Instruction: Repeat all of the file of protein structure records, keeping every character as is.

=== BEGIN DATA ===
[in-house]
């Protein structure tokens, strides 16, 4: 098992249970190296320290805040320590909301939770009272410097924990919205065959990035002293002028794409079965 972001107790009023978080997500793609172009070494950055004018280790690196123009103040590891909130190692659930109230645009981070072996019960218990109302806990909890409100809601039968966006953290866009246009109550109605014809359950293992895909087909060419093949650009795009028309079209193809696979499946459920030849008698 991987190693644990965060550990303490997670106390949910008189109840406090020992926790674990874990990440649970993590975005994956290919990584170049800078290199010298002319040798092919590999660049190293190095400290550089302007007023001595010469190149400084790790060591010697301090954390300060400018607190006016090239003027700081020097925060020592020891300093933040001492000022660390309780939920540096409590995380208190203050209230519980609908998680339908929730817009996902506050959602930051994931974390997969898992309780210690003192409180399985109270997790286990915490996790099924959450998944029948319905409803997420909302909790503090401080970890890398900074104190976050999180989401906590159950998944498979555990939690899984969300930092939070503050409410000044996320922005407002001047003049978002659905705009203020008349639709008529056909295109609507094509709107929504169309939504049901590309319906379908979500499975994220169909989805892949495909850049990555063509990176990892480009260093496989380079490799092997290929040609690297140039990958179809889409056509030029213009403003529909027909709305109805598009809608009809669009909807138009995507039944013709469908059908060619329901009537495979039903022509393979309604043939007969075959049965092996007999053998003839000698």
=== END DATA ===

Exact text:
[in-house]
């Protein structure tokens, strides 16, 4: 098992249970190296320290805040320590909301939770009272410097924990919205065959990035002293002028794409079965 972001107790009023978080997500793609172009070494950055004018280790690196123009103040590891909130190692659930109230645009981070072996019960218990109302806990909890409100809601039968966006953290866009246009109550109605014809359950293992895909087909060419093949650009795009028309079209193809696979499946459920030849008698 991987190693644990965060550990303490997670106390949910008189109840406090020992926790674990874990990440649970993590975005994956290919990584170049800078290199010298002319040798092919590999660049190293190095400290550089302007007023001595010469190149400084790790060591010697301090954390300060400018607190006016090239003027700081020097925060020592020891300093933040001492000022660390309780939920540096409590995380208190203050209230519980609908998680339908929730817009996902506050959602930051994931974390997969898992309780210690003192409180399985109270997790286990915490996790099924959450998944029948319905409803997420909302909790503090401080970890890398900074104190976050999180989401906590159950998944498979555990939690899984969300930092939070503050409410000044996320922005407002001047003049978002659905705009203020008349639709008529056909295109609507094509709107929504169309939504049901590309319906379908979500499975994220169909989805892949495909850049990555063509990176990892480009260093496989380079490799092997290929040609690297140039990958179809889409056509030029213009403003529909027909709305109805598009809608009809669009909807138009995507039944013709469908059908060619329901009537495979039903022509393979309604043939007969075959049965092996007999053998003839000698």